Is There Life on Mars? No

Sorry, David Bowie.
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Barren. (NASA/JPL)

In 1971, David Bowie asked a question that had also been pondered by decades' worth of scientists and pseudo-scientists and regular old dreamers who gazed up into the sky and wondered who, and might, be up there. "Is there life on Mars?"

Today, we have an answer. And it's one that will -- if you are one of those dreamers who wanted the answer to be yes -- come as a crushing disappointment. The answer is ... no. 

Or, well, the answer is probably most definitely not. And that's because Mars, it seems, has no methane. Or, at least, the Curiosity rover that's been tooling around the surface of the Red Planet for more than a year, taking measurements of the air and the soil, has found no methane. And that means, essentially, that life as we know it does not -- cannot -- exist on the planet. Methane is the byproduct of microbial respiration; no methane, basically, no microbes. “It just isn’t there,” Dr. Sushil K. Atreya, a member of Curiosity's science team, told The New York Times.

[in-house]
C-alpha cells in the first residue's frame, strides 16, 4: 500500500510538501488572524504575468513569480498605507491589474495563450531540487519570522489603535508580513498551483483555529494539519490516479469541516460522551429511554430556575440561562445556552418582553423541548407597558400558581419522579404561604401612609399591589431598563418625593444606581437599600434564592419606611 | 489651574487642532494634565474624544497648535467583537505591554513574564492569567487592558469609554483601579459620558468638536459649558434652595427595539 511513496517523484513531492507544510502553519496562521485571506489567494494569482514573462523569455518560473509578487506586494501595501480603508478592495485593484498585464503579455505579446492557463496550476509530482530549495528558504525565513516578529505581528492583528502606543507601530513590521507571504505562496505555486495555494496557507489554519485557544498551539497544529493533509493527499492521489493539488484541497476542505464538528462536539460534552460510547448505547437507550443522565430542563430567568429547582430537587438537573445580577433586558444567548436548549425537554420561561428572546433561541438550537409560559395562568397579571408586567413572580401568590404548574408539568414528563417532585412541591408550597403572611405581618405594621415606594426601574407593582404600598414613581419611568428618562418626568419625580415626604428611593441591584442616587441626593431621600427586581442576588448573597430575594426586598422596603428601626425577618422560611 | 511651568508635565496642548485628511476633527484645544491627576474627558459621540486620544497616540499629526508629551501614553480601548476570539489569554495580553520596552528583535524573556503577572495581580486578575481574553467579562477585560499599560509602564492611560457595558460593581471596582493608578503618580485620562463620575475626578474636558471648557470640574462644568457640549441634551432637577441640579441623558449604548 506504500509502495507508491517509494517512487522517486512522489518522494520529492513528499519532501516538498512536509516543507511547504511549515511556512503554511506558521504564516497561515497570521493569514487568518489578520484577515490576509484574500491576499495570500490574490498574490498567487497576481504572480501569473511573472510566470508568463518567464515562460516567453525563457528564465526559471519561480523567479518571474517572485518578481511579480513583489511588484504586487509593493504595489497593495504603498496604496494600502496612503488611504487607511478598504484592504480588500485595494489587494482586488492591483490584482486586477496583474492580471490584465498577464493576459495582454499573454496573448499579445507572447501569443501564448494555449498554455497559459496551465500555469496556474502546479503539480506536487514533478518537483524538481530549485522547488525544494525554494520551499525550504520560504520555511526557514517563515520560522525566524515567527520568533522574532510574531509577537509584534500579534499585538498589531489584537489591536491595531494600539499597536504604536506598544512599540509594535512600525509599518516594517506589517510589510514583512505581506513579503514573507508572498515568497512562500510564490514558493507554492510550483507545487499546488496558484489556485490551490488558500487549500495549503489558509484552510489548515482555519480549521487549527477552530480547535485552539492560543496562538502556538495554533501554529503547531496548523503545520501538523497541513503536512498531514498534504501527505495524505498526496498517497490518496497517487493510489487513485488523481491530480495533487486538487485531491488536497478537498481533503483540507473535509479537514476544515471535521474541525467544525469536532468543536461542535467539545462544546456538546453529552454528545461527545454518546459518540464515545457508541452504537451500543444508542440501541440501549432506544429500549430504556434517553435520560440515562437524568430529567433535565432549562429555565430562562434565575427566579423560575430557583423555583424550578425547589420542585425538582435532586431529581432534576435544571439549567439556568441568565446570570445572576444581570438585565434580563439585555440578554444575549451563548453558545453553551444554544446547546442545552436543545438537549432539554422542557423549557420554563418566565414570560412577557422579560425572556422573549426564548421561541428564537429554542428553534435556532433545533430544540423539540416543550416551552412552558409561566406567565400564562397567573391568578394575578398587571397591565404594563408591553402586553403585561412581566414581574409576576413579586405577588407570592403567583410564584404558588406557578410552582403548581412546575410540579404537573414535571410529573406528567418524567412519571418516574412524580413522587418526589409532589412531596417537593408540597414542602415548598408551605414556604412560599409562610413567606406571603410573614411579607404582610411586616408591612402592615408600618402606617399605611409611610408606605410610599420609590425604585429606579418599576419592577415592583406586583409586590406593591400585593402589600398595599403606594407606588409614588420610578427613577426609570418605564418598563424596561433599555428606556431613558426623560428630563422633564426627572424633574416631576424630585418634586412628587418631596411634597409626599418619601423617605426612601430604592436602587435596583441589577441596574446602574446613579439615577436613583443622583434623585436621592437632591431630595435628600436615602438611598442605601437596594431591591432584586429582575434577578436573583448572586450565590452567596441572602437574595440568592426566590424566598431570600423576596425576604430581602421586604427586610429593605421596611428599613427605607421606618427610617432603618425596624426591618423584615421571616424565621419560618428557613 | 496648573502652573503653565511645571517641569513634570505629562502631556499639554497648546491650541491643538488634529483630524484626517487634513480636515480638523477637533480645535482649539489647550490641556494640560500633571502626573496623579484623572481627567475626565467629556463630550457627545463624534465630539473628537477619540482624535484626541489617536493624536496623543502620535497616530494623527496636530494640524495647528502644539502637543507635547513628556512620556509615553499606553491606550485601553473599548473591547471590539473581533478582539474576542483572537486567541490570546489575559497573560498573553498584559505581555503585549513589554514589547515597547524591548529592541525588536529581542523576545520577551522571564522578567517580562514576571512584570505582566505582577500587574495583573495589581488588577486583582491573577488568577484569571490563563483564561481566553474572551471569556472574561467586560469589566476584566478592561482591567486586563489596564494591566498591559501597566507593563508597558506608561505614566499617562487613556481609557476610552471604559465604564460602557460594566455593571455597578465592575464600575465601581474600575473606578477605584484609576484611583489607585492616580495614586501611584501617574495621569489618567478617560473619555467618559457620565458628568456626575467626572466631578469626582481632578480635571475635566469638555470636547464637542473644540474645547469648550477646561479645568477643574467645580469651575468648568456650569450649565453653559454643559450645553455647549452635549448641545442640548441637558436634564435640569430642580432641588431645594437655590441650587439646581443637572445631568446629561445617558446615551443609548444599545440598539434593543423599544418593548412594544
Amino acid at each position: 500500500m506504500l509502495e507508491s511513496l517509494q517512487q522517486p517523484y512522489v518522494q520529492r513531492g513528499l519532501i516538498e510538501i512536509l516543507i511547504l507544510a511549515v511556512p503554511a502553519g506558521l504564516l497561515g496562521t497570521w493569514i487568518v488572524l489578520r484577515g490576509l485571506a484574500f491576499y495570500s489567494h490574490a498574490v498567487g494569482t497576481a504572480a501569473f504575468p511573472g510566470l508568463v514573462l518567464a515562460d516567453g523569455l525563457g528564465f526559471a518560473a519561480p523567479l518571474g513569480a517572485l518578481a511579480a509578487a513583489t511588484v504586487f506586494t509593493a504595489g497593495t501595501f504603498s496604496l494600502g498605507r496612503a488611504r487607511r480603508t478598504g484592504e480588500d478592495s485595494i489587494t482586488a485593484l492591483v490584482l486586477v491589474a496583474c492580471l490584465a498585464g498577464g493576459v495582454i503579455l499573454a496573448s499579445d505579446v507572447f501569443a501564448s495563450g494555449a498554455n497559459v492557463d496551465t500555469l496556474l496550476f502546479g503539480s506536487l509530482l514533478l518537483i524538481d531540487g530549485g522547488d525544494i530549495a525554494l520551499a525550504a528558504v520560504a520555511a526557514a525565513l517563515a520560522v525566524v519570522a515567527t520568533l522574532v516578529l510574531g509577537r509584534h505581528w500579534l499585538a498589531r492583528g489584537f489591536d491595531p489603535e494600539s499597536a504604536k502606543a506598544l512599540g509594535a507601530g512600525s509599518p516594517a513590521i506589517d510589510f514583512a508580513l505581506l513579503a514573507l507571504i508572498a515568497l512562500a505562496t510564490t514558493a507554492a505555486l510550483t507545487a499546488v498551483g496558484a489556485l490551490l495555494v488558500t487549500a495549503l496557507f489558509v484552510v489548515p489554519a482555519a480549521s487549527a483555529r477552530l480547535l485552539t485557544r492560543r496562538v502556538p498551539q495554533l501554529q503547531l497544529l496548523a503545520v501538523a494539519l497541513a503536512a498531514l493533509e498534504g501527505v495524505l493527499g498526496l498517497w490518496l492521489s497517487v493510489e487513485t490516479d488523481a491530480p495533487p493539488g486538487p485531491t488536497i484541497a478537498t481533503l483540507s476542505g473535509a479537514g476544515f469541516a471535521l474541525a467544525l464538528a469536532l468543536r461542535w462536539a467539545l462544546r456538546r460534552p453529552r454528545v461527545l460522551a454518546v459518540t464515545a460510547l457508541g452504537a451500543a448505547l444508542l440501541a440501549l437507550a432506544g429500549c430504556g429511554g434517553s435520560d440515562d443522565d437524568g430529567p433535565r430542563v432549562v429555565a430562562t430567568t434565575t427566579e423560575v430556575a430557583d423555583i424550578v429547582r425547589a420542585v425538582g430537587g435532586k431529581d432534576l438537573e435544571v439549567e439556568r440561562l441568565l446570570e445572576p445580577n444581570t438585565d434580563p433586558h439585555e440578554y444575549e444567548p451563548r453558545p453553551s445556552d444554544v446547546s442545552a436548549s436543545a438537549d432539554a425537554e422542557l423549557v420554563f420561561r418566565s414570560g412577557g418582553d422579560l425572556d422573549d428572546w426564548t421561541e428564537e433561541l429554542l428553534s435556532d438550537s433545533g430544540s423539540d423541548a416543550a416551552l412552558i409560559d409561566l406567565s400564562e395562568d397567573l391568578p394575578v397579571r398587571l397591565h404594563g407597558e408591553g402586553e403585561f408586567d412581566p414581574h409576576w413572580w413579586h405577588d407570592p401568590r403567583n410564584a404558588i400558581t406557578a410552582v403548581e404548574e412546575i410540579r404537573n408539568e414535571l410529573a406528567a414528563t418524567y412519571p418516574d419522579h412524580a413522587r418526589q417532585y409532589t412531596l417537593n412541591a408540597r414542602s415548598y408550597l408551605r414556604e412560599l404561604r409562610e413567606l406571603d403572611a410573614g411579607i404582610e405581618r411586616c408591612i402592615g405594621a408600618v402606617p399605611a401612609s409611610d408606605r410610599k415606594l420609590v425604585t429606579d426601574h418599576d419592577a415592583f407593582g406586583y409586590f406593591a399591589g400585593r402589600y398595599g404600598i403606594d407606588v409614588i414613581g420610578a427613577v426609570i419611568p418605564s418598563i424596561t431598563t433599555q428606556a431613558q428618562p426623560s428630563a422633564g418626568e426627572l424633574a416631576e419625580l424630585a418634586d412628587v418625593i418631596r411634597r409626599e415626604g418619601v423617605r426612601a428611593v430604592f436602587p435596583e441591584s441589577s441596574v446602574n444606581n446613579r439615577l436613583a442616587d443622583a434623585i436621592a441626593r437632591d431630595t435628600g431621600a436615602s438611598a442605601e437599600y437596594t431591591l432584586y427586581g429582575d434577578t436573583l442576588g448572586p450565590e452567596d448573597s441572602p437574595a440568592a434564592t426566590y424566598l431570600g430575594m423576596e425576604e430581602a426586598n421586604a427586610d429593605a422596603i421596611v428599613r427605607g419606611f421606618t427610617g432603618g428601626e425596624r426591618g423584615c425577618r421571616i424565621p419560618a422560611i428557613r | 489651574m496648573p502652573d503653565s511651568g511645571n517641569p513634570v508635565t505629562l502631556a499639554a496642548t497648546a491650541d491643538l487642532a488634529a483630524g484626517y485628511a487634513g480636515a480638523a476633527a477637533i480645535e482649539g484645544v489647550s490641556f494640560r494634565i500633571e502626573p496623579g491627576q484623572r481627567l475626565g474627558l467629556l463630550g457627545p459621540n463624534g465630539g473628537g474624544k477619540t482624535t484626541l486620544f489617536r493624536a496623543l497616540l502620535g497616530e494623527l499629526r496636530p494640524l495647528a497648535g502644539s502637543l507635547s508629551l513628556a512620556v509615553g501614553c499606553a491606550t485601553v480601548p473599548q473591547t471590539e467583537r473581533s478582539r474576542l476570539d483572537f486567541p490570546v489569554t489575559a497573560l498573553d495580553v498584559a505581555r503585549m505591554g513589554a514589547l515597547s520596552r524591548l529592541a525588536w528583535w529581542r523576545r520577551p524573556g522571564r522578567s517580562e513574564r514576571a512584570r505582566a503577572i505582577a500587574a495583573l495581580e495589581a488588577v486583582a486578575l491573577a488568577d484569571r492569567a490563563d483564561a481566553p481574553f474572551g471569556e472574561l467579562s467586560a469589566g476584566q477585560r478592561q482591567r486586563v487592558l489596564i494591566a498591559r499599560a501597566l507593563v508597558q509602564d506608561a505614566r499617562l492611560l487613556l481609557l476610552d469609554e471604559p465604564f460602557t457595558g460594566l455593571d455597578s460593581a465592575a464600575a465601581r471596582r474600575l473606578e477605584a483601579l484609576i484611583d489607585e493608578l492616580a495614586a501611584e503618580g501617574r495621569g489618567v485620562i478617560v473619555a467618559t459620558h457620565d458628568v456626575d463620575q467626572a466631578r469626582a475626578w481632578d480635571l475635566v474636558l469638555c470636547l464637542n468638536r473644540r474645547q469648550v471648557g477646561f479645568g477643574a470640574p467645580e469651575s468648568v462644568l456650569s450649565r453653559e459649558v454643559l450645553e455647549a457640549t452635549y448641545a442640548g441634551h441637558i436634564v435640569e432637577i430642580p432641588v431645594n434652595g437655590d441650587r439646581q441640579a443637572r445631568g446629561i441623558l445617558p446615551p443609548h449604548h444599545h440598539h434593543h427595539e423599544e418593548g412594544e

John Grotzinger, the project scientist for the Curiosity mission, conceded that the findings do "diminish the argument that there are methanogenic organisms there." The news "discounts," he said -- though it doesn't fully refute -- the idea that there could be life on Mars. It's a big planet. 

A paper published today in the journal Science broke the news. And it offers a seeming refutation of an earlier finding: A decade ago, telescopes detected what seemed to be plumes of methane rising from certain regions of Mars -- which gave rise to speculation about life on the Red Planet. With today's findings, though, the idea of life on Mars -- life happening now, in the nooks and crannies of our neighbor planet -- has been returned to a question of speculation. 

Which is disappointing for the many scientists who invested so much into answering the life-on-Mars question -- and to the many non-scientists who prefer to think of Earth as unexceptional. But today's news is also, of course, a reminder of how interplanetary science works. When your laboratory is another planet, discovery is adventurous, and expensive, and occasionally disappointing. You strive and strive and search and search, and sometimes you don't find the thing you were looking for. Sometimes, the thing you were looking for turns out not to be a thing at all. 

Sorry, David Bowie.

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Megan Garber is a staff writer at The Atlantic. She was formerly an assistant editor at the Nieman Journalism Lab, where she wrote about innovations in the media.

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